17 September 2009
A good man and a solid NFL assistant and head coach, who never really had a chance of truly succeeding with the Lions, passed away Wednesday.
Monte Clark, credited with building the dominant offensive lines on the Super Bowl winning Dolphins teams of the early 70's, and was the head man on Detroit's sidelines from 1978 to 1984, has died at age 72 after an extended illness.
Clark led the Lions to a pair of playoff appearances, in '82 and '83, their first since 1970, despite being handcuffed by penny pinching GM and Ford lackey Russ Thomas. That alone earned Clark my endless respect.
But Lions fans of a certain age will most fondly remember Clark for his actions in San Francisco on New Years Eve 1983. I remember it like it was yesterday...
Led by the great Billy Sims' 114 yards rushing and 2 TD's, and despite QB Gary Danielson throwing 5 interceptions, the Lions found themselves in position to win the divisional playoff game on the road against the then up and coming San Francisco 49er's. The Lions were 43 yards away from their first playoff game victory since 1957, and the 9-7 NFC Central winners would move on to the league championship game.
With 11 seconds left, kicker Eddie Murray (arguably the best place kicker in the NFL at the time), who had nailed 3 of 4 field goals earlier in the game (including a then NFL playoff record FG from 54 yards), lined up for the game winning 43 yard attempt.
CBS cameras caught Clark, who had been through Hell and back with the Lions, including a 2-14 season in '79, with his eyes closed, his hands together in prayer, just before the snap. It's something I'll NEVER forget.
I'm not a religious man, but I was praying too, Monte...
The kick was plenty long, but was just wide right. Clark's prayer was in vain.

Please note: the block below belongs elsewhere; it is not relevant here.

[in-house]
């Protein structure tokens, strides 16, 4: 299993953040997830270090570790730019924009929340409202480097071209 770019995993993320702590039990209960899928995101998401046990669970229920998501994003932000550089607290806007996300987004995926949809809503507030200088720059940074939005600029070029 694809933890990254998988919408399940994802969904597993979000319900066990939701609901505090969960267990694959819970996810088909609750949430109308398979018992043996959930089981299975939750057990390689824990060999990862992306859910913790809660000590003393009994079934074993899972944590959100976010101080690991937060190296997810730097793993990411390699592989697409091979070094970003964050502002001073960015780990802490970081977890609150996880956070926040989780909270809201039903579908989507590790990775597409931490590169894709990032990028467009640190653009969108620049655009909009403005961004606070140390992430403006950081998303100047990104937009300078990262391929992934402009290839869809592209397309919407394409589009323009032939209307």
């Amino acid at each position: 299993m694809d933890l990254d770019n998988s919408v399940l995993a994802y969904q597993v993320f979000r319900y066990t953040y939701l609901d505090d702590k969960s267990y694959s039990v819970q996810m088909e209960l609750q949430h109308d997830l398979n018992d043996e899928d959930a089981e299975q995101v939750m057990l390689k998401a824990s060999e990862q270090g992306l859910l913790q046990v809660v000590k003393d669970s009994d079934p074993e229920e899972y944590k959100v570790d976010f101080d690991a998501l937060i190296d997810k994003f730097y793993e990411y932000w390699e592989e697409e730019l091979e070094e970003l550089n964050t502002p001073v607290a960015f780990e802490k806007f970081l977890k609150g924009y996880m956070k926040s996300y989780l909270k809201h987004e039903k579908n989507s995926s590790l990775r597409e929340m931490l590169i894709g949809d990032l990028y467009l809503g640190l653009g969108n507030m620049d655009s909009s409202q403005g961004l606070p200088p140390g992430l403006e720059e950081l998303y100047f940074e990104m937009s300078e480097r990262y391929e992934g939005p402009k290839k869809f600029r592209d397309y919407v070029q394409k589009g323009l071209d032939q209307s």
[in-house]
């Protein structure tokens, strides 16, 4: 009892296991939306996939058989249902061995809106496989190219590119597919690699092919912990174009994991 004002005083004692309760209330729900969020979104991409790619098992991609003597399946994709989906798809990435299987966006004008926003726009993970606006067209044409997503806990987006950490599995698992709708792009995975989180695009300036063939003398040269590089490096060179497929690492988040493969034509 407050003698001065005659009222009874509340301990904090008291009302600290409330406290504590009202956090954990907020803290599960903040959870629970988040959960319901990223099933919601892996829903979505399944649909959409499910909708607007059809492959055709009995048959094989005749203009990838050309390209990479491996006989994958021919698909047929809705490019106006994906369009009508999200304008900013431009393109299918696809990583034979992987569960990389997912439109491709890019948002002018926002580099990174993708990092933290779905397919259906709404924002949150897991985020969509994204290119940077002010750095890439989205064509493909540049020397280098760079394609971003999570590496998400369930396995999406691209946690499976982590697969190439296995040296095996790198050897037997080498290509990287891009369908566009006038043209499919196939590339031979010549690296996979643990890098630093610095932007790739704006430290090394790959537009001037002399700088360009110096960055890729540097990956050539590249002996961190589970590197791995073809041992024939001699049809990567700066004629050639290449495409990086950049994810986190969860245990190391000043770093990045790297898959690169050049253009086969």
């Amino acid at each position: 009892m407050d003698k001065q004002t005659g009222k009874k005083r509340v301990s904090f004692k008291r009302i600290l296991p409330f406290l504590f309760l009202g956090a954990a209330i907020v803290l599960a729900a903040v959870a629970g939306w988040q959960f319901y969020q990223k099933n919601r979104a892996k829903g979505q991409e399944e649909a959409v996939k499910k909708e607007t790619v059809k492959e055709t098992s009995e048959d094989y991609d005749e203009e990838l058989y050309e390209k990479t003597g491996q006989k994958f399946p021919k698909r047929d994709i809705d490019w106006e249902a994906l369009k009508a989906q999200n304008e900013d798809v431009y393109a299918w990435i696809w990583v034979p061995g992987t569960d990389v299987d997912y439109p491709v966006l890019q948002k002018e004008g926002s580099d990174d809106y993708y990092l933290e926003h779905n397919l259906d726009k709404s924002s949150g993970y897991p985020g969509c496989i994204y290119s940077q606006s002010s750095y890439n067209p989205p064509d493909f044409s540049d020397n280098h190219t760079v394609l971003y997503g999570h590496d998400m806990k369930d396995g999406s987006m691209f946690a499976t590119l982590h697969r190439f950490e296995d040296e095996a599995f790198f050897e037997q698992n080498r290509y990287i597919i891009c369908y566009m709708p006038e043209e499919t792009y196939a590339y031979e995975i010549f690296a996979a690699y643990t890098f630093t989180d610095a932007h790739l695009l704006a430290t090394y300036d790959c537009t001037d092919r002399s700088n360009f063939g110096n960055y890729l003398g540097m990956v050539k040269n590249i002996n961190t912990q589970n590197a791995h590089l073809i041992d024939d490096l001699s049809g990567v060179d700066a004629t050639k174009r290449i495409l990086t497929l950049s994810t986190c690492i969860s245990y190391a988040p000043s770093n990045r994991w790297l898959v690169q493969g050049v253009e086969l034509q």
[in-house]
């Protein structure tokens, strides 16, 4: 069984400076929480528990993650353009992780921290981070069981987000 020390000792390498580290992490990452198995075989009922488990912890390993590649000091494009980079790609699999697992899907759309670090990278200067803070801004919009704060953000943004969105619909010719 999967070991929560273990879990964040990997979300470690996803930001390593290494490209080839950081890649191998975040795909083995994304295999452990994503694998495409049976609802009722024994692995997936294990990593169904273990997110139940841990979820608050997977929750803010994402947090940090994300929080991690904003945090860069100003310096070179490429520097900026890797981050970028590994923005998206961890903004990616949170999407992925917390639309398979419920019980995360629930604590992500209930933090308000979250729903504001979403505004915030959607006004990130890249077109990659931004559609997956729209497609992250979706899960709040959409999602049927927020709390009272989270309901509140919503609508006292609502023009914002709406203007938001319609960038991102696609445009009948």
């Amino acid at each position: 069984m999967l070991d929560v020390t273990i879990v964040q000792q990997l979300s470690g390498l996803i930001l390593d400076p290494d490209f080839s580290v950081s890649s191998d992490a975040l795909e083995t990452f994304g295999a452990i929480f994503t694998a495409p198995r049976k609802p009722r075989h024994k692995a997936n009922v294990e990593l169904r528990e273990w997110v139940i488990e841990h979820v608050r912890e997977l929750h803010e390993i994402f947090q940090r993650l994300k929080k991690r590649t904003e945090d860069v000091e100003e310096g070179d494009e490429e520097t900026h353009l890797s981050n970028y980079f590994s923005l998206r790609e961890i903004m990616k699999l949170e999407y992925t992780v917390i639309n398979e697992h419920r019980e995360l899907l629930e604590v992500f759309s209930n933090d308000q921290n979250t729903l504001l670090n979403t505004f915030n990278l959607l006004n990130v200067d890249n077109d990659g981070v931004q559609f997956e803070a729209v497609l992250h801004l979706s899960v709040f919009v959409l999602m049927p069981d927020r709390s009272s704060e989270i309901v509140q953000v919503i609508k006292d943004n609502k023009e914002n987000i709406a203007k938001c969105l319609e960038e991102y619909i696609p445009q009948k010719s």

Murray's words after the game summed up the feelings of all Lions fans: "If I had had a hara-kiri knife, I would've committed it right there."
The '83 playoff loss may have been the toughest I've ever had to deal with as a life-long Lions fan. I'm sure Clark felt the same way. Unfortunately, his coaching career never recovered.
It was all downhill for Clark after that crushing loss. The Lions started the '84 season 1-5, and Sims suffered a career-ending knee injury in the 8th game. He was fired a few days after the end of season, only to be replaced by college refugee Darryl "What does a coach have to do around here to get fired?" Rogers. Clark had the Lions pointed in the right direction after their awful 70's, but Rogers, a bad fit from the start in the NFL, drove the team directly and deep into the ground.
Any progress made during the Clark years was lost, and the Lions stumbled through the remainder of the 80's a league bottom feeder.
As I said, Monte Clark never had a chance. Save for spending the last year of Don Shula's career as a Dolphins assistant, Clark never coached in the NFL again. But he was not out of football, as he was a Lions special consultant for the past several years.
Wherever you may be now, Monte, may all your last second field goals be straight through the uprights.
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